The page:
After my time volunteering in Armenia through Birthright, I had the chance to spend a few nights in Verin Bazmaberd and experience the ‘real Armenia’. Situated in the plains below Mt Aragats, the village is home to a tight-knit community of just 400 people.
When I first got to the marshrutka stop in Yerevan, a local shopkeeper and the driver himself insisted on treating me to some Armenian coffee and sweets. They were curious about my solo journey to such a remote area and asked me about what life was like in faraway Australia.
It was a bumpy ride to Verin Bazmaberd on the slippery and unsealed road, but when I arrived I was welcomed into Nelly’s home like a long-lost daughter who hadn’t eaten for a year. The table was laden with homemade string cheese, a steaming mountain of khinkali, spas, rose jam, local greens, compot, and freshly baked bread.
Part of the experience was to get immersed in rural life. So in the morning, I tried (and failed) to milk a cow, learnt how to bake lavash with the other local women, took the cows for their daily walk, and saw a baby lamb being born. In reality, this was only a small part of the hard work that goes into the subsistent lifestyle.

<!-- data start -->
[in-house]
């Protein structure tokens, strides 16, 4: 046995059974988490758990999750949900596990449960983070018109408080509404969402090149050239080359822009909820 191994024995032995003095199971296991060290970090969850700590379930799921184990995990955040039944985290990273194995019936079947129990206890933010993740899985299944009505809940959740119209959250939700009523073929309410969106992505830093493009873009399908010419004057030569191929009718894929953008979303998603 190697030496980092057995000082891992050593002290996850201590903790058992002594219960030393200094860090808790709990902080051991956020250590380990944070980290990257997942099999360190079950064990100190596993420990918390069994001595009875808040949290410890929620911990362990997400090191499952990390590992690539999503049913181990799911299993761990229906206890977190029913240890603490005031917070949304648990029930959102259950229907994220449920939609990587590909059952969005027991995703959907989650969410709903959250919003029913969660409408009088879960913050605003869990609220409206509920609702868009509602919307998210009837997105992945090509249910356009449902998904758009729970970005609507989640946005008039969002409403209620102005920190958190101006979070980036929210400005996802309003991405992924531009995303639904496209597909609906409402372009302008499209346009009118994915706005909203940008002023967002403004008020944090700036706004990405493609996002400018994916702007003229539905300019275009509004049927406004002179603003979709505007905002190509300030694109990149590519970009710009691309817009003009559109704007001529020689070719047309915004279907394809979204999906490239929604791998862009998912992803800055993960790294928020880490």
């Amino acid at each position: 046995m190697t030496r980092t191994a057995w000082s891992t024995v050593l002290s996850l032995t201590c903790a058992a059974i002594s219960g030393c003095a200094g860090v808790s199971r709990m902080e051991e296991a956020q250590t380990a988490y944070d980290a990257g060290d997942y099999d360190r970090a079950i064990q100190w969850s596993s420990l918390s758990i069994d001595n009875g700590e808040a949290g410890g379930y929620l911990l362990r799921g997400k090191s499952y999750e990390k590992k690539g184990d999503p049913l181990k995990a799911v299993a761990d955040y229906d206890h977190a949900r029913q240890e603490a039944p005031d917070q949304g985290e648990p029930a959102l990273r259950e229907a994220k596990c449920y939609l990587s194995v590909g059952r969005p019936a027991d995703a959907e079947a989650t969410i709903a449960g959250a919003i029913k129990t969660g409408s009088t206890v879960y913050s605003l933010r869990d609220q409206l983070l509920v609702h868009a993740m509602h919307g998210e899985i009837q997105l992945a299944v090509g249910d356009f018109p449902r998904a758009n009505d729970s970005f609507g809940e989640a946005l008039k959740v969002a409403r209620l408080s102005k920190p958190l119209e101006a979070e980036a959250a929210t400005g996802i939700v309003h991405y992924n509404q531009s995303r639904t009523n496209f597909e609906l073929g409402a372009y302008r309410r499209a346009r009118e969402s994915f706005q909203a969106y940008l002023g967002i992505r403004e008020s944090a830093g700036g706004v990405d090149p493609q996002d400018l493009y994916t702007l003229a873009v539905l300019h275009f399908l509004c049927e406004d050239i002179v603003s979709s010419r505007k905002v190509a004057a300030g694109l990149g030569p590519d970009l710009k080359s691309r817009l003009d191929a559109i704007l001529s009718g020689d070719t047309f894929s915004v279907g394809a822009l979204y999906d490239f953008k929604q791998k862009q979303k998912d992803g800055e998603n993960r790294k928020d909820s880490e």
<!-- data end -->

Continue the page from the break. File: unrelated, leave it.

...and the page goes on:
Nelly told me about an especially tough time a few years ago when both her sons were in Artsakh serving in the military, and her husband was working in Russia for months at a time, leaving her struggling to make ends meet.
Simon, the youngest son, proudly showed me uniformed photos of the two generations serving in the army. Now, Simon tells me that he’s studying in Yerevan, having to work long hours through the night to support himself. The tuition also isn’t cheap, with the family having to occasionally sell livestock to pay fees.
Despite the hard times, the family has endured, my experience there was filled with laughter, dancing, and of course, food. Proud of their Sassountsi heritage, Nelly and Simon wasted no time demonstrating traditional dances and showing me videos of how they party at local weddings.
I wouldn’t hesitate to recommend this experience to any Birthright-ers thinking about spending a few nights in Verin Bazmaberd for a taste of Armenian rural life. Nelly’s family welcomed me with open arms, and it was by far one of the most meaningful parts of my Birthright experience.